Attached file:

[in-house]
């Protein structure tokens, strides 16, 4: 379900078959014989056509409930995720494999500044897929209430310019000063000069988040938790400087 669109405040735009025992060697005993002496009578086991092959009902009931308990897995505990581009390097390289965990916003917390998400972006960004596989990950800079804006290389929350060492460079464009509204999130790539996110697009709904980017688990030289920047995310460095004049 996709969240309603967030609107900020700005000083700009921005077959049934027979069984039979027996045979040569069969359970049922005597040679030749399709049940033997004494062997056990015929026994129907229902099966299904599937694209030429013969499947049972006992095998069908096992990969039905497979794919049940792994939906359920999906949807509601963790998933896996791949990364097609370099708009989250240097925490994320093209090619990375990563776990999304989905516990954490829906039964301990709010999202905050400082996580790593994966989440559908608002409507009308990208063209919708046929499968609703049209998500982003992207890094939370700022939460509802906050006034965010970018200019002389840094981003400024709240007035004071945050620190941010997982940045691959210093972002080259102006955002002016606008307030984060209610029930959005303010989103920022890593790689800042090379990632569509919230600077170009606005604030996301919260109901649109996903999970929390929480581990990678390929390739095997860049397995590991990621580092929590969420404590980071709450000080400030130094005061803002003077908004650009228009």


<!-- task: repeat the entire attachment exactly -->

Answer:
[in-house]
């Protein structure tokens, strides 16, 4: 379900078959014989056509409930995720494999500044897929209430310019000063000069988040938790400087 669109405040735009025992060697005993002496009578086991092959009902009931308990897995505990581009390097390289965990916003917390998400972006960004596989990950800079804006290389929350060492460079464009509204999130790539996110697009709904980017688990030289920047995310460095004049 996709969240309603967030609107900020700005000083700009921005077959049934027979069984039979027996045979040569069969359970049922005597040679030749399709049940033997004494062997056990015929026994129907229902099966299904599937694209030429013969499947049972006992095998069908096992990969039905497979794919049940792994939906359920999906949807509601963790998933896996791949990364097609370099708009989250240097925490994320093209090619990375990563776990999304989905516990954490829906039964301990709010999202905050400082996580790593994966989440559908608002409507009308990208063209919708046929499968609703049209998500982003992207890094939370700022939460509802906050006034965010970018200019002389840094981003400024709240007035004071945050620190941010997982940045691959210093972002080259102006955002002016606008307030984060209610029930959005303010989103920022890593790689800042090379990632569509919230600077170009606005604030996301919260109901649109996903999970929390929480581990990678390929390739095997860049397995590991990621580092929590969420404590980071709450000080400030130094005061803002003077908004650009228009």